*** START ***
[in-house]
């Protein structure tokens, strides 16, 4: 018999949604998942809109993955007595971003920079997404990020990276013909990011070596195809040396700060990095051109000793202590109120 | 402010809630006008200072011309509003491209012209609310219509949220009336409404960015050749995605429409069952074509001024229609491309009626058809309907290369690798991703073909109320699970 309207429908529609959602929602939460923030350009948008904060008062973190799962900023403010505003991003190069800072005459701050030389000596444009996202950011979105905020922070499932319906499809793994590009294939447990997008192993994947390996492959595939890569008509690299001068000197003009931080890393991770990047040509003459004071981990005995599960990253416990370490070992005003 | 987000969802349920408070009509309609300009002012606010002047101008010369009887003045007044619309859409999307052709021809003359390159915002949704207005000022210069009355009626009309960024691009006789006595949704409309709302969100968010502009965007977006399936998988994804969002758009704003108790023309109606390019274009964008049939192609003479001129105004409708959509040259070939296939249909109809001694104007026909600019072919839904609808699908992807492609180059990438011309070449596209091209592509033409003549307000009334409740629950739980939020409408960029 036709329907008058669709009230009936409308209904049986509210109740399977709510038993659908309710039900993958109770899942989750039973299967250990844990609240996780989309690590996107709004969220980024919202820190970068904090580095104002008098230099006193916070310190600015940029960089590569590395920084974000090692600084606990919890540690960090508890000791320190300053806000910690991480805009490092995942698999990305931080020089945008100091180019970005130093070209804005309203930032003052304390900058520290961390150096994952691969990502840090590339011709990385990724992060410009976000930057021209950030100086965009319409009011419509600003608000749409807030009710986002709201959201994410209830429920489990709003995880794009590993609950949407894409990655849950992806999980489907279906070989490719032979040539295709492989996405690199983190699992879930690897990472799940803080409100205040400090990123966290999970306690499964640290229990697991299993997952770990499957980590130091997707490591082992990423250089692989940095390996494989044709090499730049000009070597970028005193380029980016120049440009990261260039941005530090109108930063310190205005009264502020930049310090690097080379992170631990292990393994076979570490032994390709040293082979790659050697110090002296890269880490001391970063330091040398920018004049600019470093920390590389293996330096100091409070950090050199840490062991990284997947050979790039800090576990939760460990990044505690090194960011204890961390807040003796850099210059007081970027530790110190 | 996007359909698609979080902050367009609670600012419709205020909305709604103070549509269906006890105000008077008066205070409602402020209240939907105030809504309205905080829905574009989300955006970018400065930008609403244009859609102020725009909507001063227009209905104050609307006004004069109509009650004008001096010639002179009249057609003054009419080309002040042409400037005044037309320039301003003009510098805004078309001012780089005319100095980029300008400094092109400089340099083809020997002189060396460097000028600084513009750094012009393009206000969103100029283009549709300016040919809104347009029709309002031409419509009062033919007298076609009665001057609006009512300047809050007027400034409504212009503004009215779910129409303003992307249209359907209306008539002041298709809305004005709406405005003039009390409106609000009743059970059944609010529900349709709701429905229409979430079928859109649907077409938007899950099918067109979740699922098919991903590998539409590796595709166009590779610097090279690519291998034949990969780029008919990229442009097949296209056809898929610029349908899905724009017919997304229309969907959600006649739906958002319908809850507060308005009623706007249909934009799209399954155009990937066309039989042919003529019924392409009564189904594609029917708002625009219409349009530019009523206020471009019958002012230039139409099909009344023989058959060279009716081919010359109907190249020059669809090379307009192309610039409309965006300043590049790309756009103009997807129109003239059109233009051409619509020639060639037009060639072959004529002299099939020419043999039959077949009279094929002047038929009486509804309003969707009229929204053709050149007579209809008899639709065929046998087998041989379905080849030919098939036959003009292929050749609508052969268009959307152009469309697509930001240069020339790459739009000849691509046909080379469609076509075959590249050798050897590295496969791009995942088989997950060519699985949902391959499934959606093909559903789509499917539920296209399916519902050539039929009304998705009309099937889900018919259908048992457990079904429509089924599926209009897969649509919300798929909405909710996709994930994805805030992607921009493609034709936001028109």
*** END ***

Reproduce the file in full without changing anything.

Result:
[in-house]
């Protein structure tokens, strides 16, 4: 018999949604998942809109993955007595971003920079997404990020990276013909990011070596195809040396700060990095051109000793202590109120 | 402010809630006008200072011309509003491209012209609310219509949220009336409404960015050749995605429409069952074509001024229609491309009626058809309907290369690798991703073909109320699970 309207429908529609959602929602939460923030350009948008904060008062973190799962900023403010505003991003190069800072005459701050030389000596444009996202950011979105905020922070499932319906499809793994590009294939447990997008192993994947390996492959595939890569008509690299001068000197003009931080890393991770990047040509003459004071981990005995599960990253416990370490070992005003 | 987000969802349920408070009509309609300009002012606010002047101008010369009887003045007044619309859409999307052709021809003359390159915002949704207005000022210069009355009626009309960024691009006789006595949704409309709302969100968010502009965007977006399936998988994804969002758009704003108790023309109606390019274009964008049939192609003479001129105004409708959509040259070939296939249909109809001694104007026909600019072919839904609808699908992807492609180059990438011309070449596209091209592509033409003549307000009334409740629950739980939020409408960029 036709329907008058669709009230009936409308209904049986509210109740399977709510038993659908309710039900993958109770899942989750039973299967250990844990609240996780989309690590996107709004969220980024919202820190970068904090580095104002008098230099006193916070310190600015940029960089590569590395920084974000090692600084606990919890540690960090508890000791320190300053806000910690991480805009490092995942698999990305931080020089945008100091180019970005130093070209804005309203930032003052304390900058520290961390150096994952691969990502840090590339011709990385990724992060410009976000930057021209950030100086965009319409009011419509600003608000749409807030009710986002709201959201994410209830429920489990709003995880794009590993609950949407894409990655849950992806999980489907279906070989490719032979040539295709492989996405690199983190699992879930690897990472799940803080409100205040400090990123966290999970306690499964640290229990697991299993997952770990499957980590130091997707490591082992990423250089692989940095390996494989044709090499730049000009070597970028005193380029980016120049440009990261260039941005530090109108930063310190205005009264502020930049310090690097080379992170631990292990393994076979570490032994390709040293082979790659050697110090002296890269880490001391970063330091040398920018004049600019470093920390590389293996330096100091409070950090050199840490062991990284997947050979790039800090576990939760460990990044505690090194960011204890961390807040003796850099210059007081970027530790110190 | 996007359909698609979080902050367009609670600012419709205020909305709604103070549509269906006890105000008077008066205070409602402020209240939907105030809504309205905080829905574009989300955006970018400065930008609403244009859609102020725009909507001063227009209905104050609307006004004069109509009650004008001096010639002179009249057609003054009419080309002040042409400037005044037309320039301003003009510098805004078309001012780089005319100095980029300008400094092109400089340099083809020997002189060396460097000028600084513009750094012009393009206000969103100029283009549709300016040919809104347009029709309002031409419509009062033919007298076609009665001057609006009512300047809050007027400034409504212009503004009215779910129409303003992307249209359907209306008539002041298709809305004005709406405005003039009390409106609000009743059970059944609010529900349709709701429905229409979430079928859109649907077409938007899950099918067109979740699922098919991903590998539409590796595709166009590779610097090279690519291998034949990969780029008919990229442009097949296209056809898929610029349908899905724009017919997304229309969907959600006649739906958002319908809850507060308005009623706007249909934009799209399954155009990937066309039989042919003529019924392409009564189904594609029917708002625009219409349009530019009523206020471009019958002012230039139409099909009344023989058959060279009716081919010359109907190249020059669809090379307009192309610039409309965006300043590049790309756009103009997807129109003239059109233009051409619509020639060639037009060639072959004529002299099939020419043999039959077949009279094929002047038929009486509804309003969707009229929204053709050149007579209809008899639709065929046998087998041989379905080849030919098939036959003009292929050749609508052969268009959307152009469309697509930001240069020339790459739009000849691509046909080379469609076509075959590249050798050897590295496969791009995942088989997950060519699985949902391959499934959606093909559903789509499917539920296209399916519902050539039929009304998705009309099937889900018919259908048992457990079904429509089924599926209009897969649509919300798929909405909710996709994930994805805030992607921009493609034709936001028109």